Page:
The Obama administration is not allowing the looming mid-term elections to halt efforts on climate and energy. Nor is it totally distracted by the Gulf of Mexico oil catastrophe. Indeed, last week the President launched an initiative that would reduce the amount of oil needed in the US, and also the amount of pollution, by improving the fuel economy standard of cars and introducing sports-utility and truck efficiency regulations. Launching the programme, Obama said:
“I believe it’s possible in the next 20 years for vehicles to use half the fuel and produce half the pollution that they do today.”
Cars and trucks account for more than 60 % of US oil consumption and more than 25% of carbon pollution. The new regulations for passenger vehicles will require a 30% reduction in carbon emissions by 2016 (see Reuters: U.S. unveils new push for more efficient cars).
The administration is also promoting alternative fuels. The Department of Energy’s Clean Cities has $300 million in Recovery Act funding to support the investments made by transit authorities, state governments, and local governments in clean vehicles and alternative fuel infrastructure. Twenty-five projects will put more than 9,000 alternative fuel and energy efficient vehicles on the road, establish 542 refuelling locations, and install more than 1,000 electric charging stations nationwide. The projects include the use of natural and renewable gas, electricity, and hybrid technologies. Even natural gas is better for the climate than is oil. However, the Clean Cities projects also include biofuels, which are often worse for the climate.
There has also been significant expenditure on climate-relevant programmes, including:
- $452 million in Recovery Act funding to enable 25 communities to increase energy efficiency building retrofits.
- $100 million for solar PV manufacture and installation.
- $62 million for 13 concentrated solar power (CSP) projects.
- $39 million for marine renewables such as wave power.
- $20 million for research, development, and demonstration of geothermal technologies.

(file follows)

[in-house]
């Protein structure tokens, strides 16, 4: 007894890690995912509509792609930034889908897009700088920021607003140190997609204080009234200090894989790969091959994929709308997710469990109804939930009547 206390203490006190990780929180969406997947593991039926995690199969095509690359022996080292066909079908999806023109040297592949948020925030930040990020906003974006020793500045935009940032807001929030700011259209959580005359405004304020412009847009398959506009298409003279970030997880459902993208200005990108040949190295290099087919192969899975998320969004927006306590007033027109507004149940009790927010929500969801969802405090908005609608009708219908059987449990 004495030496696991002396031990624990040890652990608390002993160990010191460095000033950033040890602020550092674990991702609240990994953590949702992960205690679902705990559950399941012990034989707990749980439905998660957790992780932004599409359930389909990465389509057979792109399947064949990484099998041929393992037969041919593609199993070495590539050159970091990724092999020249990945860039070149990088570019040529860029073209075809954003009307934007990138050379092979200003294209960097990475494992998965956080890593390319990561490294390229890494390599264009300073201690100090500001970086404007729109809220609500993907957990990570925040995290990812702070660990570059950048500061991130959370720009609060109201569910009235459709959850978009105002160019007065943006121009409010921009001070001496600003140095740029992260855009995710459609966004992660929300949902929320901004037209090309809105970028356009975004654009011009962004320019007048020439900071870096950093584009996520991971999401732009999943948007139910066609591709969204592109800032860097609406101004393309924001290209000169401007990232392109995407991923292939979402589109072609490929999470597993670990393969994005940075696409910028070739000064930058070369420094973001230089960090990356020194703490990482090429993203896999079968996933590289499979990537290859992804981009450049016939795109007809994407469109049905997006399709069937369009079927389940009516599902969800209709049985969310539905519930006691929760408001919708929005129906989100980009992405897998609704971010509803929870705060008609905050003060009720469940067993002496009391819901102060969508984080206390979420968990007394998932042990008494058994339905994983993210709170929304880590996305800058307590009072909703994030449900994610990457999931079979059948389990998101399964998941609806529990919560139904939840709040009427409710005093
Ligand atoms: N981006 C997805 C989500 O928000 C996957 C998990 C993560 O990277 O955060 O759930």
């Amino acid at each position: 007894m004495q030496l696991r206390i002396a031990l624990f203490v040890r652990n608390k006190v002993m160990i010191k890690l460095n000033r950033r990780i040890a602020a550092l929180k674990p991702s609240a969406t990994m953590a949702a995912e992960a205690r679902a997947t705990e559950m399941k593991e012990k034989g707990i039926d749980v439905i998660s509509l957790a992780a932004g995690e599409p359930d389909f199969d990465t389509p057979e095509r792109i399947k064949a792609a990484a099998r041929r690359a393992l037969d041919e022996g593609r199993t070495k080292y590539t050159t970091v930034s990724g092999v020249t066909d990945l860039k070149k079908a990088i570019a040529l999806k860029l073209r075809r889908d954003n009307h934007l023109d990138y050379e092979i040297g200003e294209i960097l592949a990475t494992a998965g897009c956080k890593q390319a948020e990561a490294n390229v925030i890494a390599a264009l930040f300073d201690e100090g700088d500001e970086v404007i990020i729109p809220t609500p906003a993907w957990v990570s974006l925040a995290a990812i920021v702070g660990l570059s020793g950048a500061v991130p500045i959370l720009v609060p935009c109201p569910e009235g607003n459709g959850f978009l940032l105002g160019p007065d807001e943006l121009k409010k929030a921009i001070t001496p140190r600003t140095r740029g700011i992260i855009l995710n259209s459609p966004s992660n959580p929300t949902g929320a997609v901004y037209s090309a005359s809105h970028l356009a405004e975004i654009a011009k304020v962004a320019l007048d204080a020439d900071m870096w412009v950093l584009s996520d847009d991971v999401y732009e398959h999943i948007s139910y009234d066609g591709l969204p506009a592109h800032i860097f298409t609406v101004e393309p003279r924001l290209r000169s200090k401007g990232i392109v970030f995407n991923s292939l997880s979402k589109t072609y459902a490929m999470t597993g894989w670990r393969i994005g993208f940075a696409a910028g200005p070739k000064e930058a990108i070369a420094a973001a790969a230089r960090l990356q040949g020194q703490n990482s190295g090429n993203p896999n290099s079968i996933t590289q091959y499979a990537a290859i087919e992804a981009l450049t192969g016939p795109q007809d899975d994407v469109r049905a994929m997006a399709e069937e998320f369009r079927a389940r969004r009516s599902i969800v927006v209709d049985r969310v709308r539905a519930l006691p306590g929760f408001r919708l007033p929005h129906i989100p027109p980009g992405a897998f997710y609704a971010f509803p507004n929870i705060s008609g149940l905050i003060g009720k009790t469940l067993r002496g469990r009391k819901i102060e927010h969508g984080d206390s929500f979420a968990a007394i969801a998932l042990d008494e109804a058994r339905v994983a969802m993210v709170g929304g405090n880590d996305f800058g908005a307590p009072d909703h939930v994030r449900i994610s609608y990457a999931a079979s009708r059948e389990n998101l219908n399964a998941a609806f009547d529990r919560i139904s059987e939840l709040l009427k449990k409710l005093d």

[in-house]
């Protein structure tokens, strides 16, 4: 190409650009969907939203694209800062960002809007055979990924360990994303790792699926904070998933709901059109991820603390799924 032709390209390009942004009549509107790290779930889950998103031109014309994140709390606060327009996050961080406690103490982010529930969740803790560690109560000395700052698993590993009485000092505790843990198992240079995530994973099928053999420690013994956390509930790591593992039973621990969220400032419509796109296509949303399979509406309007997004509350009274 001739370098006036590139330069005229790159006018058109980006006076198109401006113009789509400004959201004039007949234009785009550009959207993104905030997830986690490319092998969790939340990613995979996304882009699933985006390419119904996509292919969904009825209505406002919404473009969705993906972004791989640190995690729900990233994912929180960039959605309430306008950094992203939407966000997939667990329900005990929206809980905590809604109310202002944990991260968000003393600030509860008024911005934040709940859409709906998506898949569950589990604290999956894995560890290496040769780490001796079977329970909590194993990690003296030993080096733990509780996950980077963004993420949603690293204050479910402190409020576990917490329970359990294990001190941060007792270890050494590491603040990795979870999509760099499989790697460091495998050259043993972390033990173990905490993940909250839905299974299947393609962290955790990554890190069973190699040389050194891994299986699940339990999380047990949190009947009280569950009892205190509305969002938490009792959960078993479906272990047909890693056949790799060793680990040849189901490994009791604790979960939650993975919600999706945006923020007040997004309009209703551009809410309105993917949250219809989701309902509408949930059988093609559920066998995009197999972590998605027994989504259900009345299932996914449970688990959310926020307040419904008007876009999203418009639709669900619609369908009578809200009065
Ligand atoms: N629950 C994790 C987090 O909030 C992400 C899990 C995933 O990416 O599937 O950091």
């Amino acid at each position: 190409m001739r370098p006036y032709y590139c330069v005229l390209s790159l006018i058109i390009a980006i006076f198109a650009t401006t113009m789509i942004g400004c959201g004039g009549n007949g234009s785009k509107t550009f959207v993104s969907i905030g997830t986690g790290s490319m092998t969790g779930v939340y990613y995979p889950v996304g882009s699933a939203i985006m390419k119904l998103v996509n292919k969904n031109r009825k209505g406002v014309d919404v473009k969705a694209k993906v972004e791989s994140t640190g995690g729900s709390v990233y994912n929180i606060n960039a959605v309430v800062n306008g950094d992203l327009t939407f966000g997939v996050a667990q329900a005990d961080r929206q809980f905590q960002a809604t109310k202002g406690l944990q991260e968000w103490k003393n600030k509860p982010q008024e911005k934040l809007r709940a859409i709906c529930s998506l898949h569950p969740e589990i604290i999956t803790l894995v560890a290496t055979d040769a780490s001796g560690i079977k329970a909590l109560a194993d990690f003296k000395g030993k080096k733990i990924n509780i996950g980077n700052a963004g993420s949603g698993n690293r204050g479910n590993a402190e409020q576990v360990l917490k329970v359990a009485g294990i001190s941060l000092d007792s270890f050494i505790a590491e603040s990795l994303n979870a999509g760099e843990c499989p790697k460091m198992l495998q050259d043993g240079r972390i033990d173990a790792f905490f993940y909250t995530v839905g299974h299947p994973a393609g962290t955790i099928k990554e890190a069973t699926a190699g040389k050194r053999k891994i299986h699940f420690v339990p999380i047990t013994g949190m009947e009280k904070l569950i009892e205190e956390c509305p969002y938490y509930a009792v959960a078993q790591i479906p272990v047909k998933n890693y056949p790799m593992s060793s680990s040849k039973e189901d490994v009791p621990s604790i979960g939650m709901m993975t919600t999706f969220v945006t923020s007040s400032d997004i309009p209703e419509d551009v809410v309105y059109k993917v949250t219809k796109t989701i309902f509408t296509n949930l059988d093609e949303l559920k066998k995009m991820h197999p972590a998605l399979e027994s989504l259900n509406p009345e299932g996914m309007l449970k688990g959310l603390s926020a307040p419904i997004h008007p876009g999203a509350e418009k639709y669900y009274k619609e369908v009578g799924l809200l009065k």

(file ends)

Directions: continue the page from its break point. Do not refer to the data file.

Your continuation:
- $10 million to help accelerate the adoption of solar energy among local governments.
- $3.9 million for biogas on farms.
It is not only the Federal Government that is taking sensible action. The Environmental Protection Agency (EPA) is working to improve commercial building energy efficiency, in partnership with several state governments and utilities. Maine and Virginia are both taking significant steps to develop offshore wind power.
So why are Americans doing this? Clearly, it is partly to increase energy security – to avoid having to import so much oil – or to have to drill for so much oil off the US coast. However, it is also partly about controlling climate change. The EPA has recently published Climate Change Indicators in the United States. This reports that:
- Between 1990 and 2008, US greenhouse gas emissions from human activities increased by 14%.
- Average temperatures are rising. Seven of the top ten warmest years on record for the continental United States have occurred since 1990.
- Tropical cyclone intensity has increased in recent decades. Six of the 10 most active hurricane seasons have occurred since the mid-1990s.
- Sea levels are rising. From 1993 to 2008, sea level rose twice as fast as the long-term trend.
- The frequency of heat waves has risen steadily since the 1960s. The percentage of the US population impacted by heat waves has also increased.
However, we should not be complacent or assume that enough is being done. Over $6 billion was dispersed to state and local governments by the Department of Energy under the economic stimulus Act. Some went on clean energy, but much more went on expanding dirty energy.